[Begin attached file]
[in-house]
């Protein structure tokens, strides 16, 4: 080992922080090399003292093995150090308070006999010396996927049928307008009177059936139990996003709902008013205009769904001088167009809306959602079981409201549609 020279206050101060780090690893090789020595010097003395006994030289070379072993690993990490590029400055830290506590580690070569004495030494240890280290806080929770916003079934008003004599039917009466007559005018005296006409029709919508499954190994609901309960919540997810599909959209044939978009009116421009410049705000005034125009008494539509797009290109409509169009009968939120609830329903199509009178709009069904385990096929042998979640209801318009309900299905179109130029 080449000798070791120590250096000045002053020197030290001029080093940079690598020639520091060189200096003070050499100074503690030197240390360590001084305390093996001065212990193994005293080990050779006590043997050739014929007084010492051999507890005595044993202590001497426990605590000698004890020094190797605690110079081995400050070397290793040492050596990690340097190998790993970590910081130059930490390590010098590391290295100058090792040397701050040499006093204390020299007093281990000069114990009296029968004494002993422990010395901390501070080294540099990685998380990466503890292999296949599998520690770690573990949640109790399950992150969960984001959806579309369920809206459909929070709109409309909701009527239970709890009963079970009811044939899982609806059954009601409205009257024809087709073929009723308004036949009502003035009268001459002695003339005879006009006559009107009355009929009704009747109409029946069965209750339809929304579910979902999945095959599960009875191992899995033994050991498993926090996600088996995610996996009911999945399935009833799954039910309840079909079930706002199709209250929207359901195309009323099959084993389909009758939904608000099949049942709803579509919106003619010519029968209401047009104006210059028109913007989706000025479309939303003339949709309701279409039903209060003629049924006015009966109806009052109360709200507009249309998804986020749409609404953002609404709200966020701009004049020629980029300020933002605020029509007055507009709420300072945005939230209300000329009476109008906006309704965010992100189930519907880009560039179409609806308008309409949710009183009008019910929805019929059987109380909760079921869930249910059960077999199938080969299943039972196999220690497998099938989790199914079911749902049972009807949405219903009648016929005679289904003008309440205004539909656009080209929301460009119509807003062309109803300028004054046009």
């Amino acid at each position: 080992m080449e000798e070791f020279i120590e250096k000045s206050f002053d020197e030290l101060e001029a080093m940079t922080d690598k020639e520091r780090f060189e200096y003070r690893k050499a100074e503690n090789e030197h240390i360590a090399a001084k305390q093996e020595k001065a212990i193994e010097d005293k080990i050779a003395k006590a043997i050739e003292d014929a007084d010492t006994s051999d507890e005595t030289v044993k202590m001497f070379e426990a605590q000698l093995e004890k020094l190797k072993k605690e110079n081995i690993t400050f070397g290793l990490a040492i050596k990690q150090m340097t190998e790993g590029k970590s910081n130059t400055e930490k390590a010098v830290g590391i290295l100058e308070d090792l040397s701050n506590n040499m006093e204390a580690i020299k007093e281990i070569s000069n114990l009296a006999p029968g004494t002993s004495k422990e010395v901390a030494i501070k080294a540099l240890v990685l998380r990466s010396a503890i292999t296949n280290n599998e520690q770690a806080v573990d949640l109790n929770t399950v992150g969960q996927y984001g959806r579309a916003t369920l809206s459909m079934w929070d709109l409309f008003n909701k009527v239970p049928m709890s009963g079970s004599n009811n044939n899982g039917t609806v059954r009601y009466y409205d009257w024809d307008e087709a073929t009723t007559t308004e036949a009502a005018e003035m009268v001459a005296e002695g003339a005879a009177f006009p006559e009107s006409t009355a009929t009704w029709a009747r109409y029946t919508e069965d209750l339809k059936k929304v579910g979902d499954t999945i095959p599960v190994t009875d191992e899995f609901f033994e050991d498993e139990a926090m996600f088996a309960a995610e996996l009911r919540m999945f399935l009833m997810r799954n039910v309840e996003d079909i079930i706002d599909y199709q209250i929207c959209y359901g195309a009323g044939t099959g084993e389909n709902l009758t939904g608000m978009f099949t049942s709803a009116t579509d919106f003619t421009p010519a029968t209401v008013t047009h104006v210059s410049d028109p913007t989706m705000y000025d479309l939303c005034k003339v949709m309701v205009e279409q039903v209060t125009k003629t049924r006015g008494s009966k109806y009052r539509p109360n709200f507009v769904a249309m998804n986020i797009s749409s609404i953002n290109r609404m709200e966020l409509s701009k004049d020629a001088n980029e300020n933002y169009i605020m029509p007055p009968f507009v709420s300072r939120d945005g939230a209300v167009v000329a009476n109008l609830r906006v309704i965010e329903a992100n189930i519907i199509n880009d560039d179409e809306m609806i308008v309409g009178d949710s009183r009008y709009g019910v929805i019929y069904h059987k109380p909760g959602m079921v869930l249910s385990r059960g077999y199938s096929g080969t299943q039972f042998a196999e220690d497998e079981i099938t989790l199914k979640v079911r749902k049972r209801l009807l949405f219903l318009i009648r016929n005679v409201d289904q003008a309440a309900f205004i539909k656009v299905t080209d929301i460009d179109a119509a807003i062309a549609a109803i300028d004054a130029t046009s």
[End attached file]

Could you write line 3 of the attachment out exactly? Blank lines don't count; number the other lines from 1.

């Amino acid at each position: 080992m080449e000798e070791f020279i120590e250096k000045s206050f002053d020197e030290l101060e001029a080093m940079t922080d690598k020639e520091r780090f060189e200096y003070r690893k050499a100074e503690n090789e030197h240390i360590a090399a001084k305390q093996e020595k001065a212990i193994e010097d005293k080990i050779a003395k006590a043997i050739e003292d014929a007084d010492t006994s051999d507890e005595t030289v044993k202590m001497f070379e426990a605590q000698l093995e004890k020094l190797k072993k605690e110079n081995i690993t400050f070397g290793l990490a040492i050596k990690q150090m340097t190998e790993g590029k970590s910081n130059t400055e930490k390590a010098v830290g590391i290295l100058e308070d090792l040397s701050n506590n040499m006093e204390a580690i020299k007093e281990i070569s000069n114990l009296a006999p029968g004494t002993s004495k422990e010395v901390a030494i501070k080294a540099l240890v990685l998380r990466s010396a503890i292999t296949n280290n599998e520690q770690a806080v573990d949640l109790n929770t399950v992150g969960q996927y984001g959806r579309a916003t369920l809206s459909m079934w929070d709109l409309f008003n909701k009527v239970p049928m709890s009963g079970s004599n009811n044939n899982g039917t609806v059954r009601y009466y409205d009257w024809d307008e087709a073929t009723t007559t308004e036949a009502a005018e003035m009268v001459a005296e002695g003339a005879a009177f006009p006559e009107s006409t009355a009929t009704w029709a009747r109409y029946t919508e069965d209750l339809k059936k929304v579910g979902d499954t999945i095959p599960v190994t009875d191992e899995f609901f033994e050991d498993e139990a926090m996600f088996a309960a995610e996996l009911r919540m999945f399935l009833m997810r799954n039910v309840e996003d079909i079930i706002d599909y199709q209250i929207c959209y359901g195309a009323g044939t099959g084993e389909n709902l009758t939904g608000m978009f099949t049942s709803a009116t579509d919106f003619t421009p010519a029968t209401v008013t047009h104006v210059s410049d028109p913007t989706m705000y000025d479309l939303c005034k003339v949709m309701v205009e279409q039903v209060t125009k003629t049924r006015g008494s009966k109806y009052r539509p109360n709200f507009v769904a249309m998804n986020i797009s749409s609404i953002n290109r609404m709200e966020l409509s701009k004049d020629a001088n980029e300020n933002y169009i605020m029509p007055p009968f507009v709420s300072r939120d945005g939230a209300v167009v000329a009476n109008l609830r906006v309704i965010e329903a992100n189930i519907i199509n880009d560039d179409e809306m609806i308008v309409g009178d949710s009183r009008y709009g019910v929805i019929y069904h059987k109380p909760g959602m079921v869930l249910s385990r059960g077999y199938s096929g080969t299943q039972f042998a196999e220690d497998e079981i099938t989790l199914k979640v079911r749902k049972r209801l009807l949405f219903l318009i009648r016929n005679v409201d289904q003008a309440a309900f205004i539909k656009v299905t080209d929301i460009d179109a119509a807003i062309a549609a109803i300028d004054a130029t046009s």